# measurements

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### measurements

Hope you can help. I have a railway tank and I would like to know it's litre cap. The tank is 7ft across and 32ft long
guest

The formula for the volume of a cylindical tank is: PI * radius squared * length.

It's easier to work with the same system of measures but as you used feet as a length measure to obtain a metric measure:

1) Determine ft^3 (cubic feet)
3.5^2 * 3.1415927 * 32 = 392 ft^3

2) Convert ft^3 to liters
1 ft^3 = 28.3168 liters so: 392 ft^3 * 28.3168 = 11,100.19 liters
Dirtman
Expert

Posts: 574
Joined: Sat Jan 21, 2006 2:04 pm
Location: California

Dirtman wrote:The formula for the volume of a cylindical tank is: PI * radius squared * length.

It's easier to work with the same system of measures but as you used feet as a length measure to obtain a metric measure:

1) Determine ft^3 (cubic feet)
3.5^2 * 3.1415927 * 32 = 392 ft^3

2) Convert ft^3 to liters
1 ft^3 = 28.3168 liters so: 392 ft^3 * 28.3168 = 11,100.19 liters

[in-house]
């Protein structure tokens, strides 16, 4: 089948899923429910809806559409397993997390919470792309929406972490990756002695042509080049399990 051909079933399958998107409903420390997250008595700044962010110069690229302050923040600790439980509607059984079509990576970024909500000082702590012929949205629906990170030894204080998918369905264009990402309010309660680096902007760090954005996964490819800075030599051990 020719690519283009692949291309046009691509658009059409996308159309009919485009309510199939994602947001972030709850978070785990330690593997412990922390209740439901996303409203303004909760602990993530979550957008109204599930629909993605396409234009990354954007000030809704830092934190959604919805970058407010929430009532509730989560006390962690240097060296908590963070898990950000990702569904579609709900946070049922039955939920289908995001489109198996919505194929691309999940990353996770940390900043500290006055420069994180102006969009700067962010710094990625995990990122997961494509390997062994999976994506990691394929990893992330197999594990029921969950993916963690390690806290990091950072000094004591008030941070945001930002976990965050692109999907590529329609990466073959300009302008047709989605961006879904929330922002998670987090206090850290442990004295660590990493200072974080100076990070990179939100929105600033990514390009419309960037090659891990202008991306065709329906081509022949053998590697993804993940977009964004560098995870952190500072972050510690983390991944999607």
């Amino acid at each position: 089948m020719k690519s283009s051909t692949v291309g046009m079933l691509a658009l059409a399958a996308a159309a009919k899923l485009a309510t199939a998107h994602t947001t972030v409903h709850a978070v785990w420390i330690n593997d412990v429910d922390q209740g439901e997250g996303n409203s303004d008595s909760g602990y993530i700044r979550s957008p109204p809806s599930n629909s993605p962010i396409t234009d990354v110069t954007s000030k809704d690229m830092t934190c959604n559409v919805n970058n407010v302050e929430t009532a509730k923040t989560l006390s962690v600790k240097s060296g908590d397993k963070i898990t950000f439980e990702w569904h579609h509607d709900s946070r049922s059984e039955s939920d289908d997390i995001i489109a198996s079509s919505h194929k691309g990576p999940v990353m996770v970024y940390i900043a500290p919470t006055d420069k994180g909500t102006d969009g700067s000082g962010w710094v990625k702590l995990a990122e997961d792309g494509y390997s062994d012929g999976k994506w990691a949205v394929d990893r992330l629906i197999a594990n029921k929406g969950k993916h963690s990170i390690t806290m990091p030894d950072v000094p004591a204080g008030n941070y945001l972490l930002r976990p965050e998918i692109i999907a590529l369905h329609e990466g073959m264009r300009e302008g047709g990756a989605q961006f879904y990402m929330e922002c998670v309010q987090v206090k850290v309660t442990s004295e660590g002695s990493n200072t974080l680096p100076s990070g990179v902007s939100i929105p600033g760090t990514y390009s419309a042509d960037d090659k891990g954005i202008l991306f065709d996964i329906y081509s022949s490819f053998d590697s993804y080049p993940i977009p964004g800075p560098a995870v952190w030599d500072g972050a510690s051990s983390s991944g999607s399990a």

In (1), the volume equation is set up correctly, but I think an entry error was mde. I get 1231.5 ft┬│. Following (2) with corrected volume, I get 34872 L.
Guest

Anonymous wrote:
Dirtman wrote:The formula for the volume of a cylindical tank is: PI * radius squared * length.

It's easier to work with the same system of measures but as you used feet as a length measure to obtain a metric measure:

1) Determine ft^3 (cubic feet)
3.5^2 * 3.1415927 * 32 = 392 ft^3

2) Convert ft^3 to liters
1 ft^3 = 28.3168 liters so: 392 ft^3 * 28.3168 = 11,100.19 liters

In (1), the volume equation is set up correctly, but I think an entry error was mde. I get 1231.5 ft┬│. Following (2) with corrected volume, I get 34872 L.

I re-calculated it and concur with your figure of 34872 liters.

Thought I forgot to square the radius but that only comes to 351.85 ft^3. Don't know what I did but thanks for the correction.
Dirtman
Expert

Posts: 574
Joined: Sat Jan 21, 2006 2:04 pm
Location: California

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